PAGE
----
By Admin Eltis / Updated: 28 May 2019

Czechia is one of the countries 'which have yet to adopt sustainable mobility planning'. In Czechia, there is no national guidance or legislation on Sustainable Urban Mobility Plans (SUMPs) yet.

The knowledge on SUMPs, their usefulness and characteristics, is increasing especially in certain cities which act as a 'laboratory' for introducing SUMPs with respect to the conditions and decision-making practise in Czech cities. The CDV – Transport Research Centre (together with some NGOs dealing with sustainable mobility and environmental issues) is progressing with awareness raising on SUMPs at the local and national levels. The CDV is also preparing tailor-made guidance for Czech cities to reach a consistent approach to introducing and implementing SUMPs in larger cities.

Two Czech cities (Opava and Ostrava) started developing SUMPs in 2013. In all the 13 regions, the municipalities are responsible for the development of land-use plans, which include transport.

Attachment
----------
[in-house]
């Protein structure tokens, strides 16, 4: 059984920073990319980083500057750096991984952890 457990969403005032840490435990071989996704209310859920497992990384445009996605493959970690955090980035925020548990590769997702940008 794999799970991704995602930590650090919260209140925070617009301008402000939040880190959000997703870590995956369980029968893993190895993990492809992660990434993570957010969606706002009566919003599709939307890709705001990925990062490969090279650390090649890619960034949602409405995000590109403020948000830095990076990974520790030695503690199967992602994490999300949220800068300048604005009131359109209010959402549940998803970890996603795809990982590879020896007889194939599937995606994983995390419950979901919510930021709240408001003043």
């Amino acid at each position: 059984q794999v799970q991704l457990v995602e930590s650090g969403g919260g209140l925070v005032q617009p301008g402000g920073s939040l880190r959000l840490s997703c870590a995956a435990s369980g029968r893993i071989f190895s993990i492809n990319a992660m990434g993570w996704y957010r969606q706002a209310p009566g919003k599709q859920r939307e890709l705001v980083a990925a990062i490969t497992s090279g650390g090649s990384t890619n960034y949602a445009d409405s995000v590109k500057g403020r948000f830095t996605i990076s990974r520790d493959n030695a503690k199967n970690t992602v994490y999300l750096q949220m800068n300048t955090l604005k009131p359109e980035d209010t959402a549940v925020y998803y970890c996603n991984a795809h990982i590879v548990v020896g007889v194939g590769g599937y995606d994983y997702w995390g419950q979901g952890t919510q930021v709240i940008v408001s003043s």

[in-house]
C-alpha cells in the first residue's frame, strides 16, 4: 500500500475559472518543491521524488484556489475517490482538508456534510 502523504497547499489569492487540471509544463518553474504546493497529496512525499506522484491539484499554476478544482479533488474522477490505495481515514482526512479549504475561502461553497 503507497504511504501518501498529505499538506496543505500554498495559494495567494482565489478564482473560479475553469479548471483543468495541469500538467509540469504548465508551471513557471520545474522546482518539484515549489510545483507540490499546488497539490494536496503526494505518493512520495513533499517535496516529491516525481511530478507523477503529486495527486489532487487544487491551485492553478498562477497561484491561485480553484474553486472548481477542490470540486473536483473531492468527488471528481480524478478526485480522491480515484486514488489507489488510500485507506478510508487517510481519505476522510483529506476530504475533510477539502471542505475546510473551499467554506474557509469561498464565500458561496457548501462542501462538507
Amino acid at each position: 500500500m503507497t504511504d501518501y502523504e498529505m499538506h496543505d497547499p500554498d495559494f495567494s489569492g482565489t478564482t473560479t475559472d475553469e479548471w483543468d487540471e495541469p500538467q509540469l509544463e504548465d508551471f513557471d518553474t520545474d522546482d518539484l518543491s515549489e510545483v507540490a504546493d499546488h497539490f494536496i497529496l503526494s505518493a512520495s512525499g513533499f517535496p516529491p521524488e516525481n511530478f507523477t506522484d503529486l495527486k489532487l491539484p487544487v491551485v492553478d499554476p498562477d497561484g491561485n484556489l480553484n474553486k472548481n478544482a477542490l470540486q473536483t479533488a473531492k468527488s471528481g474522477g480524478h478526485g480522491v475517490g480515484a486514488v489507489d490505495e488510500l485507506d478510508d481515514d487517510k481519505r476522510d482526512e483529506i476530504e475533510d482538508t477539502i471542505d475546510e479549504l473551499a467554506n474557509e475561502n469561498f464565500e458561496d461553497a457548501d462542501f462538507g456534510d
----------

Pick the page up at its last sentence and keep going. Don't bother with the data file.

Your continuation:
National Guidance: The National Transport Policy of Czechia (Ministry of Transport) and its sectoral strategies (e.g., the National Cycling Strategy)

Plans in place: Land-use plans compulsory for municipalities; Regional emission reduction programmes

Sustainability objective: Great space for improvement. The Ministry of Transport has become involved in awareness raising workshops and is promoting sustainable transport planning; besides, a new transport policy already includes the topic of SUMPs (certain level of coordination from the national level proposed). Czechia adopted a Strategic Framework for Sustainable Development in 2010, where transport is tackled in three of its four main priorities.

Public involvement: Officially only within the land-use planning process.

Linked with finance: Operational programmes (Moravian-Silesian region) and budgets of regional governments can finance SUMP preparation. A deeper insight into the Czech situation can be downloaded from the Endurance National Inventory for the Czech Republic.